will,n.1. Wish; desire; choice <employment at will>.2. A document by which a person directs his or her estate to be distributed upon death <there was no mention of his estranged brother in the will>. — Also termed testament; will and testament; (archaically) testamentary instrument. [Cases:

Wills  1–202. C.J.S. Conflict of Laws §§ 72, 89; Indians § 117; Wills §§ 1–51, 53–87, 93–95, 97–99, 103–104, 106–444, 796–797, 1621, 2026–2062.] — will,vb.

“The word ‘will’ has two distinct meanings. The first, and strict, meaning is metaphysical, and denotes the sum of what the testator wishes, or ‘wills,’ to happen on his death. The second, and more common, meaning is physical, and denotes the document or documents in which that intention is expressed.” Anthony R. Mellows, The Law of Succession 6 (3d ed. 1977).

ambulatory will.A will that can be altered during the testator’s lifetime. [Cases: Wills  78. C.J.S. Wills § 167.] antenuptial will.See prenuptial will. attested will.A will that has been signed by a witness.

bogus will.An unauthentic will, esp. one involving fraud or unauthorized changes. closed will.See mystic will.

conditional will.A will that depends on the occurrence of an uncertain event for the will to take effect. • Most jurisdictions hold a conditional will valid even though the testator’s death does not result from or on the occasion of the condition mentioned in the will. The courts generally hold that the condition is the inducement for making the will rather than a condition precedent to its operation. See Eaton v. Brown, 193 U.S. 411, 24 S.Ct. 487 (1904); In re Will of Cohen, 491 A.2d 1292 (N.J. Super. Ct. App. Div. 1985). Cf. contingent will. [Cases: Wills  80. C.J.S. Wills §§ 197–198.] conjoint will.See joint will.

contingent will.A will that takes effect only if a specified event occurs. Cf. conditional will.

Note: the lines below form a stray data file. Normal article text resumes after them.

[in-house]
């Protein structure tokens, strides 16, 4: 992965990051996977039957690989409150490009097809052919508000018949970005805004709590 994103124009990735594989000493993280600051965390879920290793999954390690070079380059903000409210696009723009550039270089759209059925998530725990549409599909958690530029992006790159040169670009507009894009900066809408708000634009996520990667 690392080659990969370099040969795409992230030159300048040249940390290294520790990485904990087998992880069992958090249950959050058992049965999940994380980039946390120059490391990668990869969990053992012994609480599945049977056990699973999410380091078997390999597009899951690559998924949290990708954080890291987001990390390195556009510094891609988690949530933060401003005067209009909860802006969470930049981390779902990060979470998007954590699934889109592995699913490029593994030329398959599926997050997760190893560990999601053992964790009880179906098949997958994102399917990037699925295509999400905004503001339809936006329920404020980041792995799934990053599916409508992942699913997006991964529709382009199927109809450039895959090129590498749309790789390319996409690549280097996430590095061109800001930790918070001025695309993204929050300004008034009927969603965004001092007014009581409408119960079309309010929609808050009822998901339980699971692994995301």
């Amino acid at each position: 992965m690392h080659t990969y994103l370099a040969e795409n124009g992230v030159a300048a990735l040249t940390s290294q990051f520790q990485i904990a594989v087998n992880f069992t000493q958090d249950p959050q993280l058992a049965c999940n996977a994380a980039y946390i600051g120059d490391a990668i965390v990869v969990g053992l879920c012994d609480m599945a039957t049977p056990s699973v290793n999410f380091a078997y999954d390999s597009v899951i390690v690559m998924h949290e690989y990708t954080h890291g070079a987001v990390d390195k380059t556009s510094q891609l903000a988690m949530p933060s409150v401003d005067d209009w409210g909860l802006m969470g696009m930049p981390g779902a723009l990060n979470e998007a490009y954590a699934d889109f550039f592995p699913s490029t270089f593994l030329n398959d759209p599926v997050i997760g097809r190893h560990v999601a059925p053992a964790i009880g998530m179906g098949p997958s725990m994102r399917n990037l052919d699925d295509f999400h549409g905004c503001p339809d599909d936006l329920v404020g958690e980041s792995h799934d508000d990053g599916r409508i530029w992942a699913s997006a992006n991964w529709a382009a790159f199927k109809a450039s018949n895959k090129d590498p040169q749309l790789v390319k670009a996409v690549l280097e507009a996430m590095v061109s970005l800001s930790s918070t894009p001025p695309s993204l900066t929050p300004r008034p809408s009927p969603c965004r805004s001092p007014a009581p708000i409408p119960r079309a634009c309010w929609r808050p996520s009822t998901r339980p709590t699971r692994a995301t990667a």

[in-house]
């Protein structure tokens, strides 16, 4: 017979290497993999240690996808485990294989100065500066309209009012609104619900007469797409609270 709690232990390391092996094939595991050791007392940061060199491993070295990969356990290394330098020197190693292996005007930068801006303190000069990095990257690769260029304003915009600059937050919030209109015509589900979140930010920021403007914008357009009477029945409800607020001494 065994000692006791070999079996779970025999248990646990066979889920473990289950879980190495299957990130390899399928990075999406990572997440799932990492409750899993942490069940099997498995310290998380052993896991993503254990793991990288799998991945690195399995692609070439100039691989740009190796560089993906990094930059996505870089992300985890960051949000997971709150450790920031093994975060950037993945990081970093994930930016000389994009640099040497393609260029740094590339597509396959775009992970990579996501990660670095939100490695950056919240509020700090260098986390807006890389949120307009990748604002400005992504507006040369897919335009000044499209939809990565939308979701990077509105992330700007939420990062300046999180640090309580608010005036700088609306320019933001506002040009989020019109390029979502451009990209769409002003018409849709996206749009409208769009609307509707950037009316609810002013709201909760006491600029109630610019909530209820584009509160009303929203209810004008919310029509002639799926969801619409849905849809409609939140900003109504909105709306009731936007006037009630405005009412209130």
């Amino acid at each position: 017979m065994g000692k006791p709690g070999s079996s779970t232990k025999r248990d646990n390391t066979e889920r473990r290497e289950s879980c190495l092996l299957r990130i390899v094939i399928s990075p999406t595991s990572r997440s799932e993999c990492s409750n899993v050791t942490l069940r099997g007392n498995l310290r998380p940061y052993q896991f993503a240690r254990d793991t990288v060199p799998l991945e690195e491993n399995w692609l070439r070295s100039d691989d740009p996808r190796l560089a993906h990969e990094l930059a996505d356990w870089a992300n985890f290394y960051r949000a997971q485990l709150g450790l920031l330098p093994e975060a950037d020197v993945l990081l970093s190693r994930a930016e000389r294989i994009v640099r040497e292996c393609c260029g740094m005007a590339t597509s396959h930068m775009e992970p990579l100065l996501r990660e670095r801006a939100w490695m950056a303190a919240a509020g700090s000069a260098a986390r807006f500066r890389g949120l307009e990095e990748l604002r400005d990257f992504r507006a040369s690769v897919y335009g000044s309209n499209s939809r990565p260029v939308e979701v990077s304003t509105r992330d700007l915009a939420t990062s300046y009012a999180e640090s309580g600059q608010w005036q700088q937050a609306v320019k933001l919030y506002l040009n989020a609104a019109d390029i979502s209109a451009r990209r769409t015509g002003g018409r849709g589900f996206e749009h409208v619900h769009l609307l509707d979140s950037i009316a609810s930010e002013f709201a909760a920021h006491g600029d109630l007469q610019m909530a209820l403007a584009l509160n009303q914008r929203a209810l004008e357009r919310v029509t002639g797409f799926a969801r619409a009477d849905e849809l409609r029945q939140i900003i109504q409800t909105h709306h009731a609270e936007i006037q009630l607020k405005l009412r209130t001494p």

[Cases: Wills  80. C.J.S. Wills §§ 197–198.] counter will.See mutual will. double will.See mutual will.

duplicate will.A will executed in duplicate originals by a testator who retains one copy and gives the second copy to another person. • The rules applicable to wills apply to both wills, and upon application for probate, both copies must be tendered into the registry of the probate court.

[Cases: Wills  175. C.J.S. Wills §§ 395, 412.]

holographic will (hol-<<schwa>>-graf-ik). A will that is handwritten by the testator. • Such a will is typically unattested. Holographic wills are rooted in the civil-law tradition, having originated in Roman law and having been authorized under the Napoleonic Code. French and Spanish settlers introduced holographic wills in America, primarily in the South and West. Today they are recognized in about half the states. — Also termed olographic will. See HOLOGRAPH.

[Cases: Wills  130–135. C.J.S. Wills §§ 317–327, 339, 341.] inofficious will.See inofficious testament under TESTAMENT.

international will.A will that is executed according to formalities provided in an international treaty or convention, and that will be valid although it may be written in a foreign language by a testator domiciled in another country. [Cases: Wills  238–246. C.J.S. Wills §§ 515–523.] invalid will.A will that fails to make an effective disposition of property.